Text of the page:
Let me elaborate on this suggestion a bit.
    Every so often, some analyst with an anti-government agenda comes out with the latest estimate of the per capita national debt at either the personal or household level. This usually comes with great hand wringing about how we are burdening our children (which is true, although as I will demonstrate below, it depends upon how you define our children).
    The per-capita debt figure would be apt if there were no Sixteenth Amendment. Prior to the constitutionalization of the income tax, taxes were calculated (though never collected) based on population size. Aside from tarrifs and excises, the only constitutional tax was a Head Tax. This is no longer the case.
    The reason the United States is able to borrow at current levels, and to do so cheaply, is because of the ability of the income tax to bring in money. While individuals can create and claim tax shelters, they need to be pretty good to evade the tax man for long, as many celebrities and candidates for cabinet posts have found (from Bud Abbott to Tom Daschle). Therefore, the correct way to estimate personal responsibility for the national debt is to divide the Debt held by the public (if not the entire debt, since it must eventually be repaid by general revenue) by income taxes collected (either personal only or personal plus corporate – although because corporate taxes are basically dividends and wages not distributed, to simplify you can use personal only).
    I am sure the number has changed recently. The last time I calculated it, the factor was 9. In other words, if you paid $10,000 in tax, your liability for the national debt is $90,000. If you paid $100,000 in tax, your share of the public debt is a cool million under current tax law.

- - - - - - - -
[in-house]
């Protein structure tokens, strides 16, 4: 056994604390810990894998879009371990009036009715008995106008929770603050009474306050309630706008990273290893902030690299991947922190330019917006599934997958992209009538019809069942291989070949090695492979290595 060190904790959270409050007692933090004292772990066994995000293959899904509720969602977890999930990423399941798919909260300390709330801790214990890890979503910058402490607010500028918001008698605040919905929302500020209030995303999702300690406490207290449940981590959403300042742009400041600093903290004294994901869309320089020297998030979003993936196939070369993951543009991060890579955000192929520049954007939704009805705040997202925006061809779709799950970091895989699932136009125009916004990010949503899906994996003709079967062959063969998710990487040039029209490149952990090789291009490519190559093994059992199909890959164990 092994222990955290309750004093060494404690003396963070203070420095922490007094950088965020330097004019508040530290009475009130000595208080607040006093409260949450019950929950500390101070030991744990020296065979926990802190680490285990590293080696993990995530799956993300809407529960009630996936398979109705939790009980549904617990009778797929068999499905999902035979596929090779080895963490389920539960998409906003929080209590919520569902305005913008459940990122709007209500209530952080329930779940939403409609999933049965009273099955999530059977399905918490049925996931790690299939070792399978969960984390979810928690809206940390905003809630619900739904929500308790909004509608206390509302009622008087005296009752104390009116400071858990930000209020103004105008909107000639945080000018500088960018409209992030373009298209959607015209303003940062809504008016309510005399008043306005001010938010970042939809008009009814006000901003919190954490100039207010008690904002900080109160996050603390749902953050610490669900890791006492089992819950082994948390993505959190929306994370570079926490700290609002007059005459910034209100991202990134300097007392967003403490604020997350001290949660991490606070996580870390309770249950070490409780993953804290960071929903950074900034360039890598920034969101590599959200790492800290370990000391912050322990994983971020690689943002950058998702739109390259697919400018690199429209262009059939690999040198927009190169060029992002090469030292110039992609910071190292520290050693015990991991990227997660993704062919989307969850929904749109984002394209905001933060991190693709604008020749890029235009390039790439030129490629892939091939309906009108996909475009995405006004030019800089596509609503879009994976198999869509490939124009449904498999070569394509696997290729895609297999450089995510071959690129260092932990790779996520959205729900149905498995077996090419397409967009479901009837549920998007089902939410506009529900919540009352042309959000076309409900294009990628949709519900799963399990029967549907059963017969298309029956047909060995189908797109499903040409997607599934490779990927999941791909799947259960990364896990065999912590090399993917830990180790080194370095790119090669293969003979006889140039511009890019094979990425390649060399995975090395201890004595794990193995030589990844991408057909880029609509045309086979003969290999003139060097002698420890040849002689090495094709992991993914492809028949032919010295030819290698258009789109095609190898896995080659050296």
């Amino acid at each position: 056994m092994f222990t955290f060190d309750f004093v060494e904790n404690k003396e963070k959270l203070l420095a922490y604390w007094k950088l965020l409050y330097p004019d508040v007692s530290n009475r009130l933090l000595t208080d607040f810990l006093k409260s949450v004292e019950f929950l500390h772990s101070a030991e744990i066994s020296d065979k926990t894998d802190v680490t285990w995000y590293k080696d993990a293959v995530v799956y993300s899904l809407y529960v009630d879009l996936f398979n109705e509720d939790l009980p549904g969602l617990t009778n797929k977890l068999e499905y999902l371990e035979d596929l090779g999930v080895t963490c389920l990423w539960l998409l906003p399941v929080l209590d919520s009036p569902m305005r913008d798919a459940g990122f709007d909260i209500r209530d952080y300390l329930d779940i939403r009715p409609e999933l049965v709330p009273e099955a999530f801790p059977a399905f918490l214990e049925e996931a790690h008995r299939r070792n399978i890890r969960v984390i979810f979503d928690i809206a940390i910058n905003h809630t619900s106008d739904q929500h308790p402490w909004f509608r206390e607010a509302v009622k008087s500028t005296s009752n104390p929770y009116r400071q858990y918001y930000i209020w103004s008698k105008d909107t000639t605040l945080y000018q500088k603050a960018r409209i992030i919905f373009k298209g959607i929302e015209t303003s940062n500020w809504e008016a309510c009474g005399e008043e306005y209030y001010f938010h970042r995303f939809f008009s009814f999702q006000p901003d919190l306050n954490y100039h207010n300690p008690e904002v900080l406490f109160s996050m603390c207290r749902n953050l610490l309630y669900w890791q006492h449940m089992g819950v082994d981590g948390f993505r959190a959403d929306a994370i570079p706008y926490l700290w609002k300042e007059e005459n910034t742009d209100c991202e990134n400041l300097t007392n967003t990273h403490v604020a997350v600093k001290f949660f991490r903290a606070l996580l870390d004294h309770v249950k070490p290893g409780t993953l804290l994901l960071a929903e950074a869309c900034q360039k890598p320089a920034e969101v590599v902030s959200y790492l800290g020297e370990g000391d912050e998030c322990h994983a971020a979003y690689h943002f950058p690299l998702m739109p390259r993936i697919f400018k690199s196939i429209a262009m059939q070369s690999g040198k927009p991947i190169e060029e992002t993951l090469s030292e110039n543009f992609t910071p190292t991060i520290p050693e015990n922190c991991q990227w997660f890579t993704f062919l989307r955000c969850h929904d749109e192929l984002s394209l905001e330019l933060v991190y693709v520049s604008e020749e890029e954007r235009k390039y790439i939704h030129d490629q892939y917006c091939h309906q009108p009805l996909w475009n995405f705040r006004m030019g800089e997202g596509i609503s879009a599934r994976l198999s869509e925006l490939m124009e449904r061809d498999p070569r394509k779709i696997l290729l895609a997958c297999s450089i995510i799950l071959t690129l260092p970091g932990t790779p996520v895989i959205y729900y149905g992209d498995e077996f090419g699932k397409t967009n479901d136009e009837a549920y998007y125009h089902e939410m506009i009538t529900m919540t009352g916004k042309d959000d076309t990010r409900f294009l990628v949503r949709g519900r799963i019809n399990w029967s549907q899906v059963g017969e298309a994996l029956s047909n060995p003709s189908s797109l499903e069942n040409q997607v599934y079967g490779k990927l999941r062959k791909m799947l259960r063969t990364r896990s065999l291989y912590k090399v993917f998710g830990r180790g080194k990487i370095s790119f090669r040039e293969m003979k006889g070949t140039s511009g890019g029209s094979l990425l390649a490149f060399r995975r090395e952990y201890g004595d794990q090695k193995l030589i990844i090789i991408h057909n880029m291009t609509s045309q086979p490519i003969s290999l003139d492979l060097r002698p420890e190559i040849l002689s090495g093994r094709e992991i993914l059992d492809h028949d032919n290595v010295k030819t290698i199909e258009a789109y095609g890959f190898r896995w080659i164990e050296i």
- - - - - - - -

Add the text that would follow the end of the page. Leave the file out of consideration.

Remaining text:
What does this have to do with the bailout out? If we bail out rich people by raising the debt, in the long run we do them no good – since it will only increase their taxes or the taxes their children will have to pay. While there is some mobility into the ranks of the super-rich, there is less mobility out of them. Their spending is also more “tax tolerant” – meaning that the rich will not miss a meal because their taxes go up. If you raise payroll taxes without an income tax offset, people will cut back on their spending and slow the economy.
    I hope this provides some perspective on this discussion.

  3. Anonymous  ::  7:39 am on April 3rd, 2009:

    Perhaps, the economic stimulus plan would be successful, if the money to be used would be divided properly in those expenses, such as for infrastructures. I think, the controversial $700billion to be used isn’t enough to bail out the drowning economy. There's been a lot of talk over the last few months about the stimulus that Obama has been talking up for awhile. The intention is to basically make payday loans to various sectors of the economy, in the hopes that it will increase the amount of money being spent, and also create new jobs so that people aren't just sitting around collecting unemployment or potentially starving. If it works, then it is exactly the kind of stimulus we could use.

  4. Anonymous  ::  3:46 pm on November 9th, 2010: